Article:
When it comes to Search Engine Optimization (SEO), the vast array of terms and numbers can quickly become overwhelming. Understanding the data in your dashboard can get even more complicated if you bring multiple tools into the equation, since Google doesn’t always define things the same way third-party tools do; it can get confusing and frustrating when you’re looking at multiple tools and not necessarily understanding what the disconnect between them is.
One of the most confusing and potentially misleading numbers is your website’s bounce rate. While you’ve probably read about these or seen them in your analytics dashboard, they might hold little meaning for you in terms of your website and business. They might seem unapproachable at first, but bounce rates are one of the most important and valuable pieces of data you can get from Google Analytics or a different SEO tool.
What is a Bounce Rate?
When someone lands on your website, doesn’t perform any other actions, and leaves the site, that’s what Google counts as a bounce. This might be someone finding a blog post through search results, visiting your site and reading the entire page, and not clicking any other links before exiting. It might be someone going directly to your homepage by typing in your url, finding your phone number, then screenshotting or writing down the phone number to call you but not taking any other actions on your site. Alternatively, and in many cases, it could be someone navigating to your website through search results, finding it’s not what they were looking for, and then bouncing back to the search page. All this is simply to illustrate that intent and time on the page really don’t matter when it comes to calculating bounce rates – all that matters is interaction.
This is why many people consider high bounce rates to be an inherently bad thing – a high bounce rate means low interaction. There are circumstances where it’s fairly normal for viewers to only look at one page and then leave – often, this is the case for blog-style or informational websites.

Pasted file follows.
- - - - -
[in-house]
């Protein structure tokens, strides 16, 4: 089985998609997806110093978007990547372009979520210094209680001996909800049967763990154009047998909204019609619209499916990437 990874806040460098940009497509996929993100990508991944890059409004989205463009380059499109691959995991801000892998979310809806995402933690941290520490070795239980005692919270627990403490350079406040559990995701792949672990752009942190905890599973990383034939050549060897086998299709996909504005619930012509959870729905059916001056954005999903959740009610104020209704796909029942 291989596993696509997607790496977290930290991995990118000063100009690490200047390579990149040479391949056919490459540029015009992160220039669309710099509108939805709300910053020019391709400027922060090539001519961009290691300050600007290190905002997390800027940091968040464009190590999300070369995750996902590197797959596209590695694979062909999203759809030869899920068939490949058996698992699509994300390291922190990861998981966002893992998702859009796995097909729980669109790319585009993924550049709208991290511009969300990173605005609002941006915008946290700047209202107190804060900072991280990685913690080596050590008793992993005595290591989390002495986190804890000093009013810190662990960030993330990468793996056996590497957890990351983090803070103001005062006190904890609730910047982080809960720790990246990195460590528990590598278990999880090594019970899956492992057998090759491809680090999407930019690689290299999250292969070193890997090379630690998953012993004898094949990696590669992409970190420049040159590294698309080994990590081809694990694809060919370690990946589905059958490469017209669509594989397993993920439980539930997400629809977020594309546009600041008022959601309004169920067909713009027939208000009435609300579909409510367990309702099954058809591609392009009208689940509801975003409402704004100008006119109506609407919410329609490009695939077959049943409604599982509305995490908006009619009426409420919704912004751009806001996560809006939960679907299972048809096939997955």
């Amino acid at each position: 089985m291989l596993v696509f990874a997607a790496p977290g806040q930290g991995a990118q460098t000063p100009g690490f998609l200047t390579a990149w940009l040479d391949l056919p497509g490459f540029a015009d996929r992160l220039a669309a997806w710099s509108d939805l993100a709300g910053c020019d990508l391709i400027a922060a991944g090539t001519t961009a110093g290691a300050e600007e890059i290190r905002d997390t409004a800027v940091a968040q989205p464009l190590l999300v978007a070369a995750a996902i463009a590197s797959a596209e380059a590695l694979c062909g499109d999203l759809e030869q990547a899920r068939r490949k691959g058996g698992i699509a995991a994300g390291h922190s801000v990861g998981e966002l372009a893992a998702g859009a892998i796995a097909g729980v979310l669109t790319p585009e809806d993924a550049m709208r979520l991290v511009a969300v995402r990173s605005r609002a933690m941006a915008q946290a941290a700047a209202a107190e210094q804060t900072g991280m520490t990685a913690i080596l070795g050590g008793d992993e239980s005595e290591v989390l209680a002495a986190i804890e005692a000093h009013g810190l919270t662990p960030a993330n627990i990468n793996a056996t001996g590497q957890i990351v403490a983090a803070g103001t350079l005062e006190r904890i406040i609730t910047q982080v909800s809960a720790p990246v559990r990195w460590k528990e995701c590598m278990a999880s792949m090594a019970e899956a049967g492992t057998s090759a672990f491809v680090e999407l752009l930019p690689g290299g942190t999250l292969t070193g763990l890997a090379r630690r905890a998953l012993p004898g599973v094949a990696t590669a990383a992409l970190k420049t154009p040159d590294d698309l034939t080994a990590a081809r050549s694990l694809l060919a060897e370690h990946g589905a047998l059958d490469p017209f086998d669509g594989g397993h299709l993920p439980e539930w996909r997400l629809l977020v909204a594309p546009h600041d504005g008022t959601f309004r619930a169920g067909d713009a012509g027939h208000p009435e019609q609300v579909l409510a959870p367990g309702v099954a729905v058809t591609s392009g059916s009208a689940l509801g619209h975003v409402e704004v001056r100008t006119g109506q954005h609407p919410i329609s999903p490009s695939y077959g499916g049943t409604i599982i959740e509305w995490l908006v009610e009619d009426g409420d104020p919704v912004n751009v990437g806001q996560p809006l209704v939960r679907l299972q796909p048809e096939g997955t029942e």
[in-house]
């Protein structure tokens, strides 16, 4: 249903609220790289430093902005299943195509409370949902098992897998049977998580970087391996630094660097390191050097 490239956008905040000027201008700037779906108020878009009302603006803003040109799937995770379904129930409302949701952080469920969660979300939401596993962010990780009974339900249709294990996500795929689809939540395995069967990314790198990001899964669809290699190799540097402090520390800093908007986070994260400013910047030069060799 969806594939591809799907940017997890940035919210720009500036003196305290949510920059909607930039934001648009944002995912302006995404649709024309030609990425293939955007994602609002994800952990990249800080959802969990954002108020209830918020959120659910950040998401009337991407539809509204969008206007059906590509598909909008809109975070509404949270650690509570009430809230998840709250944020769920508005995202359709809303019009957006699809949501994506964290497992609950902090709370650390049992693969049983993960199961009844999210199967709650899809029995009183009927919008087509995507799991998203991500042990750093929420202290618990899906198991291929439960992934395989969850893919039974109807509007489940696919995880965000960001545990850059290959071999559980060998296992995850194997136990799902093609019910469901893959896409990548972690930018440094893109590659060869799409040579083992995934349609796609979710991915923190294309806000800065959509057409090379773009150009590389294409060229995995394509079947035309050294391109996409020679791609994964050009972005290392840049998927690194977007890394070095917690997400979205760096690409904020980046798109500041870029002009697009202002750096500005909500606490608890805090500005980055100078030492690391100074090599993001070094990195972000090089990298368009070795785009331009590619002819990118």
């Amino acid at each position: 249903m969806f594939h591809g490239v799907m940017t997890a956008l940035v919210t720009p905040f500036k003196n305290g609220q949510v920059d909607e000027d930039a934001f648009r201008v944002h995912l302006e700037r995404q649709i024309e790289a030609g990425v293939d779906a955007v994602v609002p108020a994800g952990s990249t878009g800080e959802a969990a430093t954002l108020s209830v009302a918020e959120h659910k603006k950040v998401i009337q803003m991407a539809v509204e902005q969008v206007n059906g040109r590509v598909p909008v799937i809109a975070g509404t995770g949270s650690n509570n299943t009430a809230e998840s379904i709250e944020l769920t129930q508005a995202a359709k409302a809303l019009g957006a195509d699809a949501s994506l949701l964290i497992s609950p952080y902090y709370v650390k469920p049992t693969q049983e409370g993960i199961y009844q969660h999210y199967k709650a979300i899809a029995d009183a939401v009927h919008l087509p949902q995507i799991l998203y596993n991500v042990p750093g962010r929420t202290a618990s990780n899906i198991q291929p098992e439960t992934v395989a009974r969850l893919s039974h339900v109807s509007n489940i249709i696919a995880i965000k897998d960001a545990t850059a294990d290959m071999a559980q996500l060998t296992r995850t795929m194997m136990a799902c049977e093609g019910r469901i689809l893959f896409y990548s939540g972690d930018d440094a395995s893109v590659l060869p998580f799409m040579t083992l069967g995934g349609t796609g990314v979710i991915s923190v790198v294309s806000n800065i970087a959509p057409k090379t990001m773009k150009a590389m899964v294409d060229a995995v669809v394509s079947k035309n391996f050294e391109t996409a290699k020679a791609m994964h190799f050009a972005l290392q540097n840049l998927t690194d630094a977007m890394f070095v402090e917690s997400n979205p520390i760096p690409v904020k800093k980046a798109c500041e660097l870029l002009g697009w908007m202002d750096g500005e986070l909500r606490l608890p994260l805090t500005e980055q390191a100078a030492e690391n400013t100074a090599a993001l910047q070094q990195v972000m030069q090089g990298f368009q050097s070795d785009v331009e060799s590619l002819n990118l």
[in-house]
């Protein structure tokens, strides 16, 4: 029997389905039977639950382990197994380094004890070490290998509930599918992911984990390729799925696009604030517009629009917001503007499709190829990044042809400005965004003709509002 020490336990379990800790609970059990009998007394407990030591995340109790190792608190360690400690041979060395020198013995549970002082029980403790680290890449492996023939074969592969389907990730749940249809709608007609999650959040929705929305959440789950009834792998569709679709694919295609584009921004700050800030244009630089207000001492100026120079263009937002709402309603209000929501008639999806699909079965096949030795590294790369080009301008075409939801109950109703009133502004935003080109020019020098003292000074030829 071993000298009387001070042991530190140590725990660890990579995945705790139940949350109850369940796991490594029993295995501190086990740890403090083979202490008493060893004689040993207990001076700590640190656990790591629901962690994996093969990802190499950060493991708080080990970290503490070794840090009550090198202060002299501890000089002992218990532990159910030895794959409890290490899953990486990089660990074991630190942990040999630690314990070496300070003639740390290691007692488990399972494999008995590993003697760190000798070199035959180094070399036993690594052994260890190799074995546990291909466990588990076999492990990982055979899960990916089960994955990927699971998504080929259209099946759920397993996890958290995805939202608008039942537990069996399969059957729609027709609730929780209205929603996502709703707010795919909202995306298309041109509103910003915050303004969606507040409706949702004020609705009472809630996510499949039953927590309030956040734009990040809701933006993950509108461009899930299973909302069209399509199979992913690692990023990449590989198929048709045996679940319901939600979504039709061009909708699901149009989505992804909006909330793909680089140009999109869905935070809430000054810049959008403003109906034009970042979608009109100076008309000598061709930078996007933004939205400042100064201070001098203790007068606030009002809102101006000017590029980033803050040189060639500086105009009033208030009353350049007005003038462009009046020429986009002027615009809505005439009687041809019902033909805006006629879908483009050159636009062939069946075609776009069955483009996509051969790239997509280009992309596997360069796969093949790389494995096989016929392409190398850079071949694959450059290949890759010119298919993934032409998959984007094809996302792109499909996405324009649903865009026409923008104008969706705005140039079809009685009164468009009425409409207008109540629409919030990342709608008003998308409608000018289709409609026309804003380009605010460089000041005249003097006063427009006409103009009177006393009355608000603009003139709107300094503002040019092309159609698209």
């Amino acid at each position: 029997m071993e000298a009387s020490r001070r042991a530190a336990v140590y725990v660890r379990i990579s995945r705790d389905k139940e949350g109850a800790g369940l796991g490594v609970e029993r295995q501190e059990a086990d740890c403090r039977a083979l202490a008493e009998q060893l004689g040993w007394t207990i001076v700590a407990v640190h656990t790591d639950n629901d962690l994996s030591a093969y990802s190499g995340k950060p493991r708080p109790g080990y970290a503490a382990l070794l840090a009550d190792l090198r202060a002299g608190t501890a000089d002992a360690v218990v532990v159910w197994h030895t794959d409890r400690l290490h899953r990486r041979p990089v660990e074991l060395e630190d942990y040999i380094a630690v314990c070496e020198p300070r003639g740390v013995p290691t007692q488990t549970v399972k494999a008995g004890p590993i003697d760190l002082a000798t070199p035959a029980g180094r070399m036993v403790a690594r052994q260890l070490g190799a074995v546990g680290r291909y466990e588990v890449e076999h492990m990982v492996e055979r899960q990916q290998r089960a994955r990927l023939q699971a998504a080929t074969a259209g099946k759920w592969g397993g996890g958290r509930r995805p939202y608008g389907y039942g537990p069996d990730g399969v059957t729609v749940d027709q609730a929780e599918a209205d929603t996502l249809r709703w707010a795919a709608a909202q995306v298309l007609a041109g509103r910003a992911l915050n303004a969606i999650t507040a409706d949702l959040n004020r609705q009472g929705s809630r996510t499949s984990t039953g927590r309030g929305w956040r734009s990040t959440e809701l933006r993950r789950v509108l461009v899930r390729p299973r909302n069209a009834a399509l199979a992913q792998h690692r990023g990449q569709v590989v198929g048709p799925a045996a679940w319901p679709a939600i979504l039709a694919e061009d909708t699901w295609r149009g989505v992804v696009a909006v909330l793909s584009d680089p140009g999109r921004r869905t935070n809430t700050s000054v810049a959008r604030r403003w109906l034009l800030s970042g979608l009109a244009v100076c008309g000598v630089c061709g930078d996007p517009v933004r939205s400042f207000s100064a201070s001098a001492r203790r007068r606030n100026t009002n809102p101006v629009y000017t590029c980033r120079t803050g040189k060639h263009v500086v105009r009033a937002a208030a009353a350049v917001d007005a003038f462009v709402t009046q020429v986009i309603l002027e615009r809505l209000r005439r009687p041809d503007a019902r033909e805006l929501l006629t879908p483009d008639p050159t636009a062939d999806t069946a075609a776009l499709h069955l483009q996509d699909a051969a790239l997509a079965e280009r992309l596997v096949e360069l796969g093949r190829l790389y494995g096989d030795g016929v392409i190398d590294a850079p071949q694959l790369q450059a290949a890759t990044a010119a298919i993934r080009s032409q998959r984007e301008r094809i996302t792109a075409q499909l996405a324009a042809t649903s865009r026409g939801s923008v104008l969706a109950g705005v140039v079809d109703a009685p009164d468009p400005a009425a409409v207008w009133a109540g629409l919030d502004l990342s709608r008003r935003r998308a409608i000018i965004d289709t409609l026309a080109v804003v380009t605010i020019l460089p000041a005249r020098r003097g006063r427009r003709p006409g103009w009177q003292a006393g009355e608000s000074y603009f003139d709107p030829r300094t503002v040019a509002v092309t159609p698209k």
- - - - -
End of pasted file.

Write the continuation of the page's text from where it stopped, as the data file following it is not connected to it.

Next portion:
Still confused? Here’s Google’s own explanation of how they calculate bounce rates for websites.
The difference between a bounce and an exit
Whereas a bounce rate is someone visiting a single page and leaving without interacting, an exit page is just a descriptor for which page viewers left the website, regardless of whether it was their first or their thirty-first. So, exits include bounces, but not all exits are bounces. Because these terms are somewhat similar, they are sometimes used interchangeably in SEO circles, but this isn’t correct.
If you’re confused by what counts as a bounce and what counts as an exit, and specifically how these rates are calculated for individual pages, there’s a great resource for you with examples here.
What do Bounce Rates Mean for You?
While, as mentioned previously, a “high” bounce rate can be quite normal depending on the type of website, low to medium bounce rates are probably a good thing to work toward. When you think about lowering bounce rates, you’re also thinking about how to get more engagement on your website. To do this, your best options are probably implementing interactive elements (i.e. adding videos or other interactive media), providing calls to action that direct users to other parts of your website, or otherwise giving them an incentive not to bounce.
Here are some reasons your site might have a high bounce rate; each factor is accompanied by a step you can take to reduce the rate.
How to interpret bounce rates
“Healthy” bounce rates vary vastly between websites, depending on your goals and what type of website you run. There’s no one-size-fits-all bounce rate that indicates success. However, this chart indicates a baseline of which bounce rates are within the normal range. When examining your own bounce rates, it’s important to consider factors like user intent and exit pages.
Here are some ideas you can use to lower your bounce rates; look out for a post from us on how to interpret and improve your bounce rates.